Getting to this point of being on the road with a camera in hand happily taking photos again was a bit of a journey. Back in 2001 I graduated and moved away from my hometown of Calgary up north to Edmonton to study Photographic Technology. It was sort of a random chain of events, but one I am fortunate happened.
I remember being in high school and to be honest what I wanted to have as a career wasn’t really even in my head. I had no idea what I wanted to be. I was really good at math, loved physics and quite honestly any of the testing you took in school to show you your strengths always pointed me to Engineering of some kind and more specifically it said aerospace engineering. So the better question is … how the heck did I end up going to school for photography. Well it was one of those classes where you had to do some research into what you wanted to be and write a quick report on what that was, what you’d learn, why you wanted to do it and if you wanted to pursue it as a career what it meant for studies and future career paths. I had no idea so I remember entering … photography … and well that is how it all started. At the time I went out everyday just shooting photos and was also a weekend warrior snowboarding in the mountains so I dreamed big and thought … maybe I could make a living as a professional snowboard photographer even go so far as to train with a competitive snowboarding club too. I laugh at this now, but I loved both so why not.
Once I started to do the report on where you could learn this a whopping 4 schools specializing and having programs specifically for just photography came up. I know you’re thinking, only 4. The answer was yes. Many schools had photo courses, but not full 2 and 4 year programs where that is all you learned. At the time before digital it was very specialized because it required full hand processing, and we’re not just talking black and white, which is easy, it meant full hand processing in colour as well. If anyone has done this you know it means working completely in the dark (the paper is sensitive to all colours of light … even the yellow light in normal black and white darkrooms) and it means processing your film within decimal points of temperatures. Not like black and white where you just adjust the time to develop based on the water temperatures. It had to be within .3 degrees if I remember correctly. At the time there were only 2 schools offering this in Canada so I just applied and went for it.
Somehow they let me in and I didn’t really think about it, I just packed up and went north. At the time I had no idea what I would learn. I was sort of naive on what a 25K education meant. For Canada that is CRAZY expensive for a 2 year program. Tuition I believe was 4K a year and the rest was living (I worked through school too) and photo supplies. Film was outrageously expensive and since we weren’t allowed to shoot 35mm and were only allowed to shoot 4 x 5 film ($4 per photo) for the first semester and only medium format the rest of the 2 years ($10 per roll for 12 photos) it got expensive. We also would shoot Polaroid, not because it was trending, but because it was needed and better to shoot one Polaroid to check lighting then use a whole roll of film, spend an hour developing it only to learn you messed up all the lighting and nothing turned out. You learned a very different skill set, one that is slightly obsolete these days with digital, but so happy I have that technical background and knowledge.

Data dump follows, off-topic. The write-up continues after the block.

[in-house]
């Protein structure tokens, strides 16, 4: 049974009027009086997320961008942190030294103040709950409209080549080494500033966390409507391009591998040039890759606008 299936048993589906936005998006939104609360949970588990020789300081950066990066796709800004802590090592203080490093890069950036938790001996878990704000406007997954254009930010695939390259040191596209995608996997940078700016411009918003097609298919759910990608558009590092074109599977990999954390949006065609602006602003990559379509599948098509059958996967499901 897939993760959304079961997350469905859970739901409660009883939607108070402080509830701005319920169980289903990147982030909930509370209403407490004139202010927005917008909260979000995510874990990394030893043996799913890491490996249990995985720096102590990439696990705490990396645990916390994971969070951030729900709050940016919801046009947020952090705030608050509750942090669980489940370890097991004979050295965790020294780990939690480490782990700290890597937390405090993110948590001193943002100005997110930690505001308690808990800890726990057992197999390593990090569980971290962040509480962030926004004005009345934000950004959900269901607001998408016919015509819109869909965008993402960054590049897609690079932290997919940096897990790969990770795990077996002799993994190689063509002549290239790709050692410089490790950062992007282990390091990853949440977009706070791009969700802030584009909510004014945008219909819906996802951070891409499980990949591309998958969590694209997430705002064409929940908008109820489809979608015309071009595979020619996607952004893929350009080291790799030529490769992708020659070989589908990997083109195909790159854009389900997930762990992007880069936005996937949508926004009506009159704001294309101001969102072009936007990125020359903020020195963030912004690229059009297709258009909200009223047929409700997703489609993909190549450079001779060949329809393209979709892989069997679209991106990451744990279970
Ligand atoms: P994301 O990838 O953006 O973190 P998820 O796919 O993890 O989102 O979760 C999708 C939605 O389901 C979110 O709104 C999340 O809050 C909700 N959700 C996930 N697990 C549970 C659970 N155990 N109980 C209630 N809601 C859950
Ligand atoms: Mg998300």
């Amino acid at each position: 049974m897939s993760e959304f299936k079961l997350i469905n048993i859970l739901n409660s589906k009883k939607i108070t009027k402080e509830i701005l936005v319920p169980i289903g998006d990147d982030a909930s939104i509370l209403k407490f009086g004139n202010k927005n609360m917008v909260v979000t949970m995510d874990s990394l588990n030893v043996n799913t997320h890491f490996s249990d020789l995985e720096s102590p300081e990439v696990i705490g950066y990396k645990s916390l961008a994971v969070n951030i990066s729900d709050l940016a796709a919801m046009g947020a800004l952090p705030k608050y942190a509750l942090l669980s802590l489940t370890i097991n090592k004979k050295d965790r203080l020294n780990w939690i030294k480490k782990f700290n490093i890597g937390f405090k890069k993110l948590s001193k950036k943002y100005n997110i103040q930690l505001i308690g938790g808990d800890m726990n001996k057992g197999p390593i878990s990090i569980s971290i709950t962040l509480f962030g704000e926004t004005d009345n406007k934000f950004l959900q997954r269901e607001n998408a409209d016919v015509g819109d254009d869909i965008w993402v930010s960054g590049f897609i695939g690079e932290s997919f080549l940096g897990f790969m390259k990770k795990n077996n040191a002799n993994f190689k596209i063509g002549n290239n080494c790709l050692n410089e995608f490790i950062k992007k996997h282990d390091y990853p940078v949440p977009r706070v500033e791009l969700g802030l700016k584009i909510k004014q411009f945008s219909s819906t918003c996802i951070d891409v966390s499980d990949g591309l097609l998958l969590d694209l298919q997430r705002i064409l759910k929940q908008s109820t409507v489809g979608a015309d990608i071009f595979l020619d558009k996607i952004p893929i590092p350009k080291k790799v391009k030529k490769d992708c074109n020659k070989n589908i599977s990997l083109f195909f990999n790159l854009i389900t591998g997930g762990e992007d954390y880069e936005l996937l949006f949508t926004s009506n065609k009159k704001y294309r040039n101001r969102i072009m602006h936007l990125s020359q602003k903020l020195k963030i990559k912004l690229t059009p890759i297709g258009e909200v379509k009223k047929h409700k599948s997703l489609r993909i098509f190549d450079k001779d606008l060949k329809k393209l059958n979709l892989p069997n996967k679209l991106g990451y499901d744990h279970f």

These days much of it can be adjusted through digital altering and filters, but I resented that for so long. I’d honed my skills for perfect dodging making the funkiest little tools out of wire and pieces of matting material and mastered burning those corners in while black and white printing. I loved it and there was never a print that ever turned out the same. I went to school with 20 other people for 2 years. In our first year it was all black and white and we had our own enlarger in the “tunnel”. It was this big long room where we all printed. I wonder if it even exists anymore. In the second year we had a room we shared with one other person the whole year and it was basically the size of a walk in closet with a small counter space for the colour enlarger. I guarantee that portion doesn’t exist anymore at all since the equipment to process the colour prints was expensive to run and maintain. We would adjust dials to colour correct a bit more cyan, a little less magenta and were trained to spot the smaller colour variance in our printing. It took hours sometimes to print one photo, wait for it to process through the machine and check it out under the right lighting. Basically the same adjustment you now do in levels in 2 seconds.
The best bit about all of this is I sound like I am now 50 years old and this all happened back in the 70’s or something, but this was 2001 and we were actually the second last graduating class to learn this way. Digital was just an up and coming thing and although we all knew it was the way of the future, it just wasn’t affordable yet. My digital experience in school was mainly the highest resolution scanner and doing very basic adjustments in Photoshop and at the time it was Photoshop 7, which was brand new, the latest and greatest and part of the time when you’d just say, “can you just clone it out?” ha.